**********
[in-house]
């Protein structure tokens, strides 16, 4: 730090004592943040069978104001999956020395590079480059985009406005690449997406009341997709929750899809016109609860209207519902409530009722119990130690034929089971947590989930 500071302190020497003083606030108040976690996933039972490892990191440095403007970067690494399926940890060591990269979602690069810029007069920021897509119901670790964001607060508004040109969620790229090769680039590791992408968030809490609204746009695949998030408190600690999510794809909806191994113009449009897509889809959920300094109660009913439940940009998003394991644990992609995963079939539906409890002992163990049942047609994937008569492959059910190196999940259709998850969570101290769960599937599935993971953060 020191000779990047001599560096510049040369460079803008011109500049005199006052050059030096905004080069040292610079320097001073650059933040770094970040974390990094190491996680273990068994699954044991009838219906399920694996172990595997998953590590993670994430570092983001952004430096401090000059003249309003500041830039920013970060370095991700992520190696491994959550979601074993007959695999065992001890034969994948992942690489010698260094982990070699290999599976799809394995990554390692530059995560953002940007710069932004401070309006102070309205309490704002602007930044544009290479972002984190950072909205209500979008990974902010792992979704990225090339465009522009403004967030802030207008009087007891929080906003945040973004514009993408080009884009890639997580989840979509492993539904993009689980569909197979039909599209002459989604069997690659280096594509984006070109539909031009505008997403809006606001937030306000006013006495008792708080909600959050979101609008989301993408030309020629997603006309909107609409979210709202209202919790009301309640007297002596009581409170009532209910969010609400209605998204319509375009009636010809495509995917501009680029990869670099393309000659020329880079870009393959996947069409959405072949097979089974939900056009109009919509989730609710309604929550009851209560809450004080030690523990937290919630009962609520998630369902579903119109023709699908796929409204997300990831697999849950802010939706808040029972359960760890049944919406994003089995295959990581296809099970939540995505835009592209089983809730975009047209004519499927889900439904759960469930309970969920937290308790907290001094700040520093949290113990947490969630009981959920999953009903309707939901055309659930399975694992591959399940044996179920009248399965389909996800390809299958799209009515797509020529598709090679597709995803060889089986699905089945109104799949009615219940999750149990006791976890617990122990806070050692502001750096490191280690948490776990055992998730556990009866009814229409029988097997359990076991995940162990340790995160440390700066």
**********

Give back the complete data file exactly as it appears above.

[in-house]
């Protein structure tokens, strides 16, 4: 730090004592943040069978104001999956020395590079480059985009406005690449997406009341997709929750899809016109609860209207519902409530009722119990130690034929089971947590989930 500071302190020497003083606030108040976690996933039972490892990191440095403007970067690494399926940890060591990269979602690069810029007069920021897509119901670790964001607060508004040109969620790229090769680039590791992408968030809490609204746009695949998030408190600690999510794809909806191994113009449009897509889809959920300094109660009913439940940009998003394991644990992609995963079939539906409890002992163990049942047609994937008569492959059910190196999940259709998850969570101290769960599937599935993971953060 020191000779990047001599560096510049040369460079803008011109500049005199006052050059030096905004080069040292610079320097001073650059933040770094970040974390990094190491996680273990068994699954044991009838219906399920694996172990595997998953590590993670994430570092983001952004430096401090000059003249309003500041830039920013970060370095991700992520190696491994959550979601074993007959695999065992001890034969994948992942690489010698260094982990070699290999599976799809394995990554390692530059995560953002940007710069932004401070309006102070309205309490704002602007930044544009290479972002984190950072909205209500979008990974902010792992979704990225090339465009522009403004967030802030207008009087007891929080906003945040973004514009993408080009884009890639997580989840979509492993539904993009689980569909197979039909599209002459989604069997690659280096594509984006070109539909031009505008997403809006606001937030306000006013006495008792708080909600959050979101609008989301993408030309020629997603006309909107609409979210709202209202919790009301309640007297002596009581409170009532209910969010609400209605998204319509375009009636010809495509995917501009680029990869670099393309000659020329880079870009393959996947069409959405072949097979089974939900056009109009919509989730609710309604929550009851209560809450004080030690523990937290919630009962609520998630369902579903119109023709699908796929409204997300990831697999849950802010939706808040029972359960760890049944919406994003089995295959990581296809099970939540995505835009592209089983809730975009047209004519499927889900439904759960469930309970969920937290308790907290001094700040520093949290113990947490969630009981959920999953009903309707939901055309659930399975694992591959399940044996179920009248399965389909996800390809299958799209009515797509020529598709090679597709995803060889089986699905089945109104799949009615219940999750149990006791976890617990122990806070050692502001750096490191280690948490776990055992998730556990009866009814229409029988097997359990076991995940162990340790995160440390700066």